Who Says Everybody Hates Modern Classical Music ?
There's an interesting discussion at the classical music blog 101cds.blogspot.com called "Why Nobody Likes Modern Classical Music" . This blog is an excellent and informative guide for classical newbies on how to go about starting a classical CD collection, and it usually discusses famous classical works with suggestions for CDs to aquire.
But the latest post asks the question"Why is new or recent classical music usually received with such hostility or indifference by audiences?" Good question. But what exactly is "modern classical music"? This is a very broad field, with an enormous number of composers in the past 50 years or so writing an enormous amount of music in a bewildering variety of styles. You have the austere serialists such as Pierre Boulez,writing music which is about as easy to listen to as a treatise on nuclear physics is easy to read for laymen. Then you have neo-romantic composers writing in a more traditional style (sort of) modeled on the music of the past.
Then you have the minimalists,such as Philip Gl;ass, Steve Reich and others who devosed a kind of music which is seductively hypnotic to some and maddeningly repetitious to others. There have also been composers such as the late American Lou Harrison, who studied and were influenced by non-western musics such the Indonesian Gamelan tradition, and other trendy non-western influences.
The fact is, that of you attend any concert by one of our symphony orchestras where a new or recent work is played, and you talk to different audience members, you'll get a variety of responses. Some may say they hated the new piece, some might really like, others may say"Well,I'm not sure.I'll have to hear it again", and others might be just plain puzzled. So it's not true that everybody hates modern classical music. It depends on the audience and what is being played.
For example, when PBS presented the the New York premiere of John Adams' recent opera "Doctor Atomic" at the Metropolitan Opera, the audience reaction was obviously very enthusiastic. When the composer took a bow before the audience, he was greeted with nothing but cheers. Elliott Carter, who turned 100 this past December, has been having amazing success in his Indian Summer, and his centennial was widely celebrated all over America and Europe. Mind you, Carter writes music that is incredibly dense and complex, and that looking for hummable melodies in his music is like looking for lush vegetation on the moon.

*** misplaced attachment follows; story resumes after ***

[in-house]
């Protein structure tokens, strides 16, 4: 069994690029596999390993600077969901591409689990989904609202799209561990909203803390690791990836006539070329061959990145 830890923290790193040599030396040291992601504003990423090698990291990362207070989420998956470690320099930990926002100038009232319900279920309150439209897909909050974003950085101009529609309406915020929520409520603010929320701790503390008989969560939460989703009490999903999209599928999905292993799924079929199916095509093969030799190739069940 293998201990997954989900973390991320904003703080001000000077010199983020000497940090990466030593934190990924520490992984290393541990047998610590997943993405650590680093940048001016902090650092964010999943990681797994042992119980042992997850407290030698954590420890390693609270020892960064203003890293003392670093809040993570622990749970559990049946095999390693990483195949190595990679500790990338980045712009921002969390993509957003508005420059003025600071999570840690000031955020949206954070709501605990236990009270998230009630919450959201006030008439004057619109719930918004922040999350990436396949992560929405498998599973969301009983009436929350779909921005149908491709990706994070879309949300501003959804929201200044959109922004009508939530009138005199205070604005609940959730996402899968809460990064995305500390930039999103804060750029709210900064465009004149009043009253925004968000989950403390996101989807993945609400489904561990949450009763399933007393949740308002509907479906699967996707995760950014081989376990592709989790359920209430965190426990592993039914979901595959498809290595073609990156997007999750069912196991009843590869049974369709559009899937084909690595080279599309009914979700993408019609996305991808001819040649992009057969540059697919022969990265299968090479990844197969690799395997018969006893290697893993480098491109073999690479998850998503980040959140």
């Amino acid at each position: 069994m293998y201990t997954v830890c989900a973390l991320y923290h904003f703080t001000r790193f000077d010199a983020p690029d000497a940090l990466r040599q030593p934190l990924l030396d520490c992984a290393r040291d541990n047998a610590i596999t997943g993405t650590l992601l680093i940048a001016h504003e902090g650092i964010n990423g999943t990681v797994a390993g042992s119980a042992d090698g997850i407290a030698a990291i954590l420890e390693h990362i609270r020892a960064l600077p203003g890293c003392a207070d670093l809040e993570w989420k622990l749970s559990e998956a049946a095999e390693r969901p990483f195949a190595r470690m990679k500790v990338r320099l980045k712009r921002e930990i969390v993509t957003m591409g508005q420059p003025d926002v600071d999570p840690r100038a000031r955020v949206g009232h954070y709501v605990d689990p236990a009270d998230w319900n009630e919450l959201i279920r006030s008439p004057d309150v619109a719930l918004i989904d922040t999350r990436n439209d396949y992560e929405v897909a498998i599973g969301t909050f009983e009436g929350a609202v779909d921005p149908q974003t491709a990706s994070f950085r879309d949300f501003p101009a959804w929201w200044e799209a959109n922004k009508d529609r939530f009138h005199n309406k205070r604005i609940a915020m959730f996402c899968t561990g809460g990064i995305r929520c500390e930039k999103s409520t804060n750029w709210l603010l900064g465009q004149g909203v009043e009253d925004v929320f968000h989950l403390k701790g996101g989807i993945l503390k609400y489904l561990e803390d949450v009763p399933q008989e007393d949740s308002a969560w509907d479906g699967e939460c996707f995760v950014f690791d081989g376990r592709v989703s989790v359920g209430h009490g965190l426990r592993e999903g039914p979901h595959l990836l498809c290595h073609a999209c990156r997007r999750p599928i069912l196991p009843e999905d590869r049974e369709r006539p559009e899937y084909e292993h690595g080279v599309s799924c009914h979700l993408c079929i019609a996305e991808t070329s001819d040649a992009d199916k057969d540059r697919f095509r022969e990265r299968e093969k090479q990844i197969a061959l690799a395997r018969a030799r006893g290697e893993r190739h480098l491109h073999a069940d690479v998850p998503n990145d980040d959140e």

New American operas such as "Dead Man Walking" by Jake Heggie,based on the famous book about a nun who befriended a death row prisoner, Mark Adamo's "Little Women",based on the classic novel, Andre Previn's operatic adaption of the famous play"A Streetcar Named Desire", "The Ghosts of Versailles" by John Corigliano , and "Cold Sassy Tree" by Carlisle Floyd,are only a few of the operas that have been successfully performed recently in America and elsewhere.
Composers such as Americans Ned Rorem, William Bolcom, John Harbison, Charles Wuorinen, Christopeher Rouse, Joan Tower, Steven Stucky and others are being performed everywhere, and audiences are not always hostile to their music. So it's important to keep a historical perspective; most of the classical music written over the centuries has been forgotten anyway, so if many works written recently don't make in into the"Canon" of classical music, it's no big deal.